Posted on Tue, Jun. 16, 2009
Clinton vows to help Haitians chart destiny
BY JACQUELINE CHARLES
Haiti’s newest envoy made his first pitch on behalf of the impoverished Carribbean nation Monday, outlining an ambitious list of priorities he plans to tackle on behalf of the.
”I’ll do my best. It’s a formidable task,” U.N. Secretary General Ban Ki-moon and Haitian Foreign Minister Alrich Nicolas. “This is the best chance that Haitians have ever had.”said at a U.N. news conference in New York alongside
Clinton did not say when he will make his first visit toas U.N. special envoy but his focus comes as Haitian President tries to avert yet another political crisis.
A decision last month by Haiti’s parliament to raise the country’s minimum wage from $1.70 to $4.90 a day has triggered weeks of protests by a group that characterizes itself as state university students.
Last week, as Préval attempted to negotiate a compromise between the country’s leading business owners and lawmakers, protesters erected barricades, burned tires and stoned government and private vehicles around the presidential palace in Port-au-Prince. They are demanding that Préval sign the legislation — or face whatever comes.
Protesters even attacked Haitian Prime Minister Michèle Pierre-Louis’ student-oriented nongovernmental organization in Port-au-Prince. At least two dozen people have been arrested so far, and police say most are not students.
The issue has become a political football for Préval’s opponents, raising suspicions among foreign diplomats and others that the demonstrations may be less about raising the minimum wage and more an effort to destabilize the government by forcing the resignation of Pierre-Louis, Préval or both.
A study by Haiti’s garment industry argues that the wage increase would immediately cost the country’s ailing assembly industry 14,000 jobs and kill any chances of Haiti benefiting from the U.S. Congress-approved HOPE II legislation that Clinton, Ban and others have been championing as a way to create desperately needed jobs. The legislation, which already has created 11,000 new jobs, gives Haiti duty-free access to the U.S. textile market for woven and knit clothing made in Haiti using fabrics from countries outside the Western Hemisphere.
”This proposal as is would be the death of HOPE,” Georges Sassine, Haiti’s point man on the legislation said Monday soon after leaving another round of negotiations with Préval at the presidential palace.
Clinton did not address the controversy at his news conference, instead focusing on outlining his goals in the coming months as a special envoy reporting to the U.N. secretary general. He does not intend to personally staff the Haiti office nor involve himself in the U.N.’s or Haiti’s day-to-day operations.
”We will continue to elevate awareness of both the pain and the promise of Haiti in the international community and that there are real genuine economic opportunities there,” he said, dismissing reports in the Haitian media that his $1-a-year job was part of an imperialistic plot to take over Haiti.
“All I want to do is help the Haitians take over control of their own destiny. That’s all I have ever wanted for Haiti. That’s all the secretary general wants.”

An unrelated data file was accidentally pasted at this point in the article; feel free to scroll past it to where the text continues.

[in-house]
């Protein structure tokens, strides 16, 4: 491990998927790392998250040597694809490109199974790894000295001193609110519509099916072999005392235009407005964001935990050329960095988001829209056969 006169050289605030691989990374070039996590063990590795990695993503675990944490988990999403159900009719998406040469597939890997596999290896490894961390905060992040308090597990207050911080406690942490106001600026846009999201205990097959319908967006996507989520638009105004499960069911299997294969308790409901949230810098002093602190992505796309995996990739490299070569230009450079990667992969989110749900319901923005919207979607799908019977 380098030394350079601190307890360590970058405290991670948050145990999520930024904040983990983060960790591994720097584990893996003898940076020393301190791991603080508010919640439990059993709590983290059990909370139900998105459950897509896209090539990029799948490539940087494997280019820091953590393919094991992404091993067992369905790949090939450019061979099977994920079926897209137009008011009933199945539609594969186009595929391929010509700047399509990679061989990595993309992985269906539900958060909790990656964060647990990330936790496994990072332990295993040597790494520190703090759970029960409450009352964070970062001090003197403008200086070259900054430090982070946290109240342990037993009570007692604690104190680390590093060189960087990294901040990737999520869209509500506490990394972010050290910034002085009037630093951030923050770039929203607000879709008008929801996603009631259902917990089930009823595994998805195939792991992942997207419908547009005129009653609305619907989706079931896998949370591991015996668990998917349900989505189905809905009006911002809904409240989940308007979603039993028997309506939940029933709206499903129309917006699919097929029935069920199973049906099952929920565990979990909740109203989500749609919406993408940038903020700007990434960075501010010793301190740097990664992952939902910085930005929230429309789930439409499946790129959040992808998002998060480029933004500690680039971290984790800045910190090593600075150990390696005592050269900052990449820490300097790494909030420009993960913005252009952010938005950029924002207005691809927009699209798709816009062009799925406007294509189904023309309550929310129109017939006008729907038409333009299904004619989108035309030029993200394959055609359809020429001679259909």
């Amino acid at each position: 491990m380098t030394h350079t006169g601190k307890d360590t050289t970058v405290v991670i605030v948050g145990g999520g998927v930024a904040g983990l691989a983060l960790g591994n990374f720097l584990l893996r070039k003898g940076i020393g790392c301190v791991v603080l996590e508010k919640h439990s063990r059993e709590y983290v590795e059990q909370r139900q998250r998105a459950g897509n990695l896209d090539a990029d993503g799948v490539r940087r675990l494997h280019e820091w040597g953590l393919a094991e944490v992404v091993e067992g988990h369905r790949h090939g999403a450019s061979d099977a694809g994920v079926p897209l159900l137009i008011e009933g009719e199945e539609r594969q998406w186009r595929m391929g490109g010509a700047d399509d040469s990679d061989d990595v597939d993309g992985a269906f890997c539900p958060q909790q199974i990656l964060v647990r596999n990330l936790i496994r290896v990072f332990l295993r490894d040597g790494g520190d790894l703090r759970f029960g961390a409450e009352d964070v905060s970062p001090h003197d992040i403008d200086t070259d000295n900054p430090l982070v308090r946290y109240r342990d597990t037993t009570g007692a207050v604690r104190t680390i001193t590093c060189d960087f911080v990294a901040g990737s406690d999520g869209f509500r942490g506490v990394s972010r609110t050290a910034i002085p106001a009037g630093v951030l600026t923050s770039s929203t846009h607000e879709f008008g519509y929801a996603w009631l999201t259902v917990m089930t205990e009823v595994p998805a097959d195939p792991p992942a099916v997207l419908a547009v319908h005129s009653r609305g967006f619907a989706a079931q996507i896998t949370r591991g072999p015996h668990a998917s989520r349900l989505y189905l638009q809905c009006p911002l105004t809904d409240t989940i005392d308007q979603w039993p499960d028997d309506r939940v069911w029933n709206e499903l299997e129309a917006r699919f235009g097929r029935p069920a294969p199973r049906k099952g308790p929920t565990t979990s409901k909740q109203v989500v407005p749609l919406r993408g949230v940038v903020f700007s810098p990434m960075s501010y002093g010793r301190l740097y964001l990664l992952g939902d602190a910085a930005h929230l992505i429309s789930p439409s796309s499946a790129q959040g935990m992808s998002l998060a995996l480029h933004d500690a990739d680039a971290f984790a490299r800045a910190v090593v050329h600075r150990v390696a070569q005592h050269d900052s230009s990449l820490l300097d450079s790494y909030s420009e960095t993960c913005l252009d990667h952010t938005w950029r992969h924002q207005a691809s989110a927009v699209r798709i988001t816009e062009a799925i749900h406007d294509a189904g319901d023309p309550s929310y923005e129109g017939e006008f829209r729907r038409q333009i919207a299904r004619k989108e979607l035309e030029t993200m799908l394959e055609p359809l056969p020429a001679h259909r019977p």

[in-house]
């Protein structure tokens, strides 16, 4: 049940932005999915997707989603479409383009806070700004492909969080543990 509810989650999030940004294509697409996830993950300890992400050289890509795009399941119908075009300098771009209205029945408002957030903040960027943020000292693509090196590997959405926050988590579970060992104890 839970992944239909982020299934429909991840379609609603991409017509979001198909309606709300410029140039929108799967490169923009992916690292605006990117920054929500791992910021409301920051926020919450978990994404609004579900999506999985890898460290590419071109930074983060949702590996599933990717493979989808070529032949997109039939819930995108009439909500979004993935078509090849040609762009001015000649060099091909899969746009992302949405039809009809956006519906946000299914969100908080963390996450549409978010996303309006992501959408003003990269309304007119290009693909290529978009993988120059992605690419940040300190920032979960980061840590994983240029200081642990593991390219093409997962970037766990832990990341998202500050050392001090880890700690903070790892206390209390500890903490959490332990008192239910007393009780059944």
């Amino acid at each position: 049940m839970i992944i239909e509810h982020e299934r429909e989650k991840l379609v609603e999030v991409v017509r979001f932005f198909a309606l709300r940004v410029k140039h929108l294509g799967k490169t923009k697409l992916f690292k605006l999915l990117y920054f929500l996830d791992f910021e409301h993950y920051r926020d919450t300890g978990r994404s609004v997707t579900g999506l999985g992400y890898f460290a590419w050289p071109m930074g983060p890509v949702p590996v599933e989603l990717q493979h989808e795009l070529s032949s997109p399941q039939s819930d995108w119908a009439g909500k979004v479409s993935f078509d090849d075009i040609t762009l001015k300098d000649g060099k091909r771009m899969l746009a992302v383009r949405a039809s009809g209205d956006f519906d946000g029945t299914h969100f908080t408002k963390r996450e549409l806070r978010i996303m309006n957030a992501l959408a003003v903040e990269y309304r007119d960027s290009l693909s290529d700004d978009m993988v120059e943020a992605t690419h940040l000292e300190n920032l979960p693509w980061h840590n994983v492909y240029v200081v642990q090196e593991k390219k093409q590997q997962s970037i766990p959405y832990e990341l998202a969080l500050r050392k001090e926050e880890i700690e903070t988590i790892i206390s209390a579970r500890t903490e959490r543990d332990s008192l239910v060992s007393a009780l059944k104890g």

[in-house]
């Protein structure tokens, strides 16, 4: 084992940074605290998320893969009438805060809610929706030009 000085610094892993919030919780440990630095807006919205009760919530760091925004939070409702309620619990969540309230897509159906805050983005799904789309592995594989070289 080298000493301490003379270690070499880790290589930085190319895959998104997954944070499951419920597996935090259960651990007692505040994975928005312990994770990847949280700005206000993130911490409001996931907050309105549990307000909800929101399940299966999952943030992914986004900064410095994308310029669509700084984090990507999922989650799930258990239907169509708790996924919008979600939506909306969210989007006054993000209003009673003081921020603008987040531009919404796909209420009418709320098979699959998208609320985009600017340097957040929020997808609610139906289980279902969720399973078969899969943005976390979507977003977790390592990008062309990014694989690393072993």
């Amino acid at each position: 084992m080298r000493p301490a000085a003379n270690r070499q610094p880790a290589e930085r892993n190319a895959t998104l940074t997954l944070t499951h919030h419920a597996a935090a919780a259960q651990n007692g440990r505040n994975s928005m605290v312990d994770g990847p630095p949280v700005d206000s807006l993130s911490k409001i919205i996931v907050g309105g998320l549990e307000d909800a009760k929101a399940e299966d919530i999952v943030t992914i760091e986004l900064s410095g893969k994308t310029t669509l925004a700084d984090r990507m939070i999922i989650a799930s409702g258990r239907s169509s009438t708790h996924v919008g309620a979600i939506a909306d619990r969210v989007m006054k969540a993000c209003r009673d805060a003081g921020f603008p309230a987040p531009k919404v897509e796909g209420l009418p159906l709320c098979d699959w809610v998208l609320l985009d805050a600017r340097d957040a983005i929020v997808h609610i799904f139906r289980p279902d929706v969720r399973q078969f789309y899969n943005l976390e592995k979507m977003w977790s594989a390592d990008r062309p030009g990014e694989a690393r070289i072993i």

To help accomplish this, Clinton said he plans on helping the hurricane-ravaged nation rebuild by attracting private investors and alternative energy sources, encouraging better coordination among thousands of nongovernmental organizations already working on the ground, and getting the international community to ante up the $353 million in pledges it promised at April’s donors conference in Washington.
”We want to encourage the donors to honor the commitments they have already made at the donor’s conference,” Clinton said.
But getting donors to ante up their pledges may be the least of the former president’s or Haiti’s challenges.
”The current upheaval shows how much resentment toward the Préval government still lingers below the surface, driven by the government’s inability to resolve the pressing economic distress facing the country,” said Daniel Erikson, a Caribbean expert with the Inter-American Dialogue in Washington.
”No one can doubt
“On the basis of the current upheaval, this is a monumental, and perhaps impossible, task.”
Observers say while Préval believes Haitians need to make a livable wage, he is concerned about how the minimum-wage increase will take away Haiti’s competitive edge as it tries to lure textile companies to its shores.
In hopes of reaching a compromise, Préval has spent the past week leading all-day negotiations. On Monday, some business leaders said he had come up with a plan that would give an immediate boost to garment workers by raising entry level pay to $2.40 a day with room to earn more for top producers. All other industries would get the $4.90 minimum wage.
But two lawmakers pushing the increase — Deputy Steven Benoit of the lower house, and Senate President Kely Bastien — both told The Miami Herald that after three days of meetings with Préval the issue still is not settled. ”There is no compromise. We are still waiting on the president to send his proposal,” Benoit said.
Special correspondent Stewart Stogel contributed to this report from the United Nations.
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